The popular children's book author Roald Dahl and director Steven Spielberg share a tender spot in their hearts for smart, lonely children whose wonder and creativity is revitalized by their friendships with alien creatures. That certainly is the case with BFG, a 1982 novel by Dahl which has been adapted for the screen by the late Melissa Mathison, who wrote E.T. The Extra-Terrestrial. This movie contains characters and developments that are dark and menacing but overall comes across as a celebration of the spiritual practice of wonder. We were reminded of the advise of the Sufi poet Rumi:
"Observe the wonders as they occur around you.
Don't claim them.
Feel the artistry moving through, and be silent."
Sophie (Ruby Barnhill) is a smart and plucky 10-year-old girl who lives in an orphanage. She has insomnia and late one night goes to the window and spots a large creature with big ears protruding from his head. Before she knows what is happening, this giant (Mark Rylance) has snatched her up and carried her off to his home in Giant Country. There he tells her that he is called the Big Friendly Giant (BFG), a name she finds suits him well. His work is to capture dreams which he then delivers to people living in England. Even more remarkable, he can "hear all the secret whisperings of the world."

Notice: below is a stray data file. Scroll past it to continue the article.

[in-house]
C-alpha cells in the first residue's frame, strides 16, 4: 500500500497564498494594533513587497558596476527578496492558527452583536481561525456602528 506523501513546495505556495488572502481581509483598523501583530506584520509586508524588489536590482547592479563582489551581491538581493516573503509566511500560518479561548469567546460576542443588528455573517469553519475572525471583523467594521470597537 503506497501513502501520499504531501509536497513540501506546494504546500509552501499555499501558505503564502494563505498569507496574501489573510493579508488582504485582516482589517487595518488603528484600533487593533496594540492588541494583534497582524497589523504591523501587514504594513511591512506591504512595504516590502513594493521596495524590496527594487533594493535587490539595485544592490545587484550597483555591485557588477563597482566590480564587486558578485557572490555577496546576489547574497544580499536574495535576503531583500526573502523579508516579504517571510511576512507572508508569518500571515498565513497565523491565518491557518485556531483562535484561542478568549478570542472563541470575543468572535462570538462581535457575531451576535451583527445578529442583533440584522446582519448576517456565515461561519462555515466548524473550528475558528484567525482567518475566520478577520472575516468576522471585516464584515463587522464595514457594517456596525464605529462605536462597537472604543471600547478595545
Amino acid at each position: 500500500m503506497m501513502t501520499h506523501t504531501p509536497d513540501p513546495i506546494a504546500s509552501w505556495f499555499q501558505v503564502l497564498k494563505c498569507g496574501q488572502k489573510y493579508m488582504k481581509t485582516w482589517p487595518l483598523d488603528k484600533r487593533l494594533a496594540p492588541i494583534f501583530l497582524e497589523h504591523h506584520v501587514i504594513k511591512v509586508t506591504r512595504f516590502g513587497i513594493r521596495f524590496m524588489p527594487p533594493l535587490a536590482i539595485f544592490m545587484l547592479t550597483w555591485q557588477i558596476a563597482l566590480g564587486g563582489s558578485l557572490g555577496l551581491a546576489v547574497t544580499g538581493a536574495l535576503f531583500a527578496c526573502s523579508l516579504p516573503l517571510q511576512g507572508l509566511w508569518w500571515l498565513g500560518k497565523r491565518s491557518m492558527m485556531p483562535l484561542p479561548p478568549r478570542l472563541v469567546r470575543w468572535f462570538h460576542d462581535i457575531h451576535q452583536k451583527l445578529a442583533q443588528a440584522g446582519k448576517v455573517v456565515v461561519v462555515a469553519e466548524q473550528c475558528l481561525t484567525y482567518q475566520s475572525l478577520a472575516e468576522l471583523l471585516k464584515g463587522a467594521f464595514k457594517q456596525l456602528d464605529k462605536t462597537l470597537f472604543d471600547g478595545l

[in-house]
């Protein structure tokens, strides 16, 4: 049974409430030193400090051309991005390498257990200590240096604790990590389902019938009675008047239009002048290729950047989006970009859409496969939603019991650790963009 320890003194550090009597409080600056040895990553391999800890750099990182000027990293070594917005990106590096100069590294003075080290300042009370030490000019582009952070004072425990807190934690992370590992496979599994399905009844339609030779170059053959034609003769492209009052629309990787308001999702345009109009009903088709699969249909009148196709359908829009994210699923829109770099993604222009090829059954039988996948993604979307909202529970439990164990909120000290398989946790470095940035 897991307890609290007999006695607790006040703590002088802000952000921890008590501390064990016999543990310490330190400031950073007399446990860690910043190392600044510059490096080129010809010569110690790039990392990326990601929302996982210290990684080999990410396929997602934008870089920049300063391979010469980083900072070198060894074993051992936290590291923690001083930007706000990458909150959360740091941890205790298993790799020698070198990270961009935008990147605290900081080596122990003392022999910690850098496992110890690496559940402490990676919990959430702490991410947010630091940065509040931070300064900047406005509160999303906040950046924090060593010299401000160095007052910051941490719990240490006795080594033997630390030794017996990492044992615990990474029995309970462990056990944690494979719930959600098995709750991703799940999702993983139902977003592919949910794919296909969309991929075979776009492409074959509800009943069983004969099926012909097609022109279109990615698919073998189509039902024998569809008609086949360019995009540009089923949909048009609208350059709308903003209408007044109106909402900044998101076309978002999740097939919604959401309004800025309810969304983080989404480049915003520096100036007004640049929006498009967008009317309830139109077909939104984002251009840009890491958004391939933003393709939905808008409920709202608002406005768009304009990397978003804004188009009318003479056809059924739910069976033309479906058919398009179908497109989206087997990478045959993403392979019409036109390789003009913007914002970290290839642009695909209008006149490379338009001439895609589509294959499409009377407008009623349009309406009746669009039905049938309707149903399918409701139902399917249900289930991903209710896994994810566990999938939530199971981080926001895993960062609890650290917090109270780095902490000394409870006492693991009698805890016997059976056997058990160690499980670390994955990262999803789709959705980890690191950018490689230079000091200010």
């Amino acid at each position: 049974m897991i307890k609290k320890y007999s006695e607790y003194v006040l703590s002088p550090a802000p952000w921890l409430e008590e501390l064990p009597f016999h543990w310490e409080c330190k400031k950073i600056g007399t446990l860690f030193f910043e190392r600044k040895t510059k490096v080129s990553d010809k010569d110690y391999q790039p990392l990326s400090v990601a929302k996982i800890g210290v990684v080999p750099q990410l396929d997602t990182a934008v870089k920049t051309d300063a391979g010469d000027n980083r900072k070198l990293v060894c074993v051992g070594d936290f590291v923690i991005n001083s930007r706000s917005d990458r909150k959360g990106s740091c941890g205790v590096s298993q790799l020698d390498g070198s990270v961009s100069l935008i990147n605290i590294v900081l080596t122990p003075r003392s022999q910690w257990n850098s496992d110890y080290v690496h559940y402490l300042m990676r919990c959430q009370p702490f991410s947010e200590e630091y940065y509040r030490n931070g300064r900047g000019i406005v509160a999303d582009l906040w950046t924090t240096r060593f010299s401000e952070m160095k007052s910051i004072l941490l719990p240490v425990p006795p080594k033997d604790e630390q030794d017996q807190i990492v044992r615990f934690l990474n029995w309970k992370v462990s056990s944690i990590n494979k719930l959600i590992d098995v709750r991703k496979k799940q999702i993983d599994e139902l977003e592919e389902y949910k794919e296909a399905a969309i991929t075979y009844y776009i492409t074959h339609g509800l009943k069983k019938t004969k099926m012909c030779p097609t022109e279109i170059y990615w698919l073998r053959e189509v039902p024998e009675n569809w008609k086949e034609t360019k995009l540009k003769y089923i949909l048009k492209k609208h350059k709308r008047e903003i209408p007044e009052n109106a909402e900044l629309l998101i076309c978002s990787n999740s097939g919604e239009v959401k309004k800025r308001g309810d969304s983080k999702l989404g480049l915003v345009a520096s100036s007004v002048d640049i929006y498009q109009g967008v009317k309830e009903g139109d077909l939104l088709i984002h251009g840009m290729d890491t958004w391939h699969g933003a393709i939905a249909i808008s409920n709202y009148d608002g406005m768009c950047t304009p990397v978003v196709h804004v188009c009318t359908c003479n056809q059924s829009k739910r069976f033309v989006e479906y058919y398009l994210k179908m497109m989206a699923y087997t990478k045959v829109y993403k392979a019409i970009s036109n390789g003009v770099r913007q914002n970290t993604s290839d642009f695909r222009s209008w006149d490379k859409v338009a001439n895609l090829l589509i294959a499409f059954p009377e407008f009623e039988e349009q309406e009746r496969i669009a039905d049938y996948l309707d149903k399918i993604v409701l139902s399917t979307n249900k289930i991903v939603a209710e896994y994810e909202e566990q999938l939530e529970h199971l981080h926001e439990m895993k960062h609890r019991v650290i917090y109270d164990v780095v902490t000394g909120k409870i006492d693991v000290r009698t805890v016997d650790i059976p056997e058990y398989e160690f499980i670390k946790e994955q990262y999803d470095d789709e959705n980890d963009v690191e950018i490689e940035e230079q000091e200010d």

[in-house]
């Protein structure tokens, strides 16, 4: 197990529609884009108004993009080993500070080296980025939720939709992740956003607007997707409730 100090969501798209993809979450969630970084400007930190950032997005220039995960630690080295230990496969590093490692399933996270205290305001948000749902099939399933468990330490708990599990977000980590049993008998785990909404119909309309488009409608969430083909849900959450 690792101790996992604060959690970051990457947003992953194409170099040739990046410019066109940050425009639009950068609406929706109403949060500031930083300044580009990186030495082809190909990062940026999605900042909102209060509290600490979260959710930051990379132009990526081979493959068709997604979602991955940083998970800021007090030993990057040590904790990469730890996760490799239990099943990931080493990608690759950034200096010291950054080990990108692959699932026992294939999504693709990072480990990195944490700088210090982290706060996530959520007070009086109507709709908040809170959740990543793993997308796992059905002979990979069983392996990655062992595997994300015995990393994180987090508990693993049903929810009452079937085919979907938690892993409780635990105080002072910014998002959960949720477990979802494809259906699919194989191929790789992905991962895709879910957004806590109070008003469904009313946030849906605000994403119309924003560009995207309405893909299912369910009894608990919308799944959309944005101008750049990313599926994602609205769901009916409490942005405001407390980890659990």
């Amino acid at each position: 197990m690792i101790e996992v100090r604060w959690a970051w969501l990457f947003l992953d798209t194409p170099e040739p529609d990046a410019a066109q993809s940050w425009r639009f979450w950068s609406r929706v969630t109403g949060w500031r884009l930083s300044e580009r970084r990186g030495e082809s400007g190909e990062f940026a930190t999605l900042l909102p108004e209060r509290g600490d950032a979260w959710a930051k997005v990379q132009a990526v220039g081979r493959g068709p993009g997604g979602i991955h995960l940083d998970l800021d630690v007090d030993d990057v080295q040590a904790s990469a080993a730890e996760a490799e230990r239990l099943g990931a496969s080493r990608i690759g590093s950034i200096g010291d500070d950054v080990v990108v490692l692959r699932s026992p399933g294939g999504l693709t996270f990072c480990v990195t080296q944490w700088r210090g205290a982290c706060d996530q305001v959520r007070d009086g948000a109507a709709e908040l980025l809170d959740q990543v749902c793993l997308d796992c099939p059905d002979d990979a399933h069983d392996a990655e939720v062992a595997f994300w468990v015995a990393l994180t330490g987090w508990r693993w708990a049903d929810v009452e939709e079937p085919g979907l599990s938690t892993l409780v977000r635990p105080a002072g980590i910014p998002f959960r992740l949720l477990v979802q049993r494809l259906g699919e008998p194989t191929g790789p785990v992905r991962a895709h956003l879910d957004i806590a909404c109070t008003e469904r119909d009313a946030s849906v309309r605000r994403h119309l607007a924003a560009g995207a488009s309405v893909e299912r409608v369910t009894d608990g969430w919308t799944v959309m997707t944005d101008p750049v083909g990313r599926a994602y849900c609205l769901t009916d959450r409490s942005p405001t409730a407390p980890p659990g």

Sophie is saddened when she sees how BFG is bullied by nine larger and more fierce giants, who view him as a runt and an outsider. He is a vegetarian who devours "snozzcumber" instead of eating children or stealing food from humans. He must protect the little girl from the other giants during some scary chases through his cave home.
In this fantasy film, Sophie comes up with a plan to liberate her new friend from being harassed by the mean giants. Equipped with a special dream they have concocted, they go to see the Queen of England (Penelope Wilton) and even have tea in the palace. In this and other scenes, Oscar-winning actor Mark Rylance does a marvelous job bringing BFG to life on the screen with his zany and "squigley" vocabulary and odd behaviors.
For parents who rely upon the moral messages delivered by movies of this type, Spielberg, Dahl, and company deliver a rounded and revealing treatment of not judging a book by its cover. The gentle giant, who comes across as a yukky character at first, turns out to be a kind and sensitive hero who is just the sort of friend Sophie needs.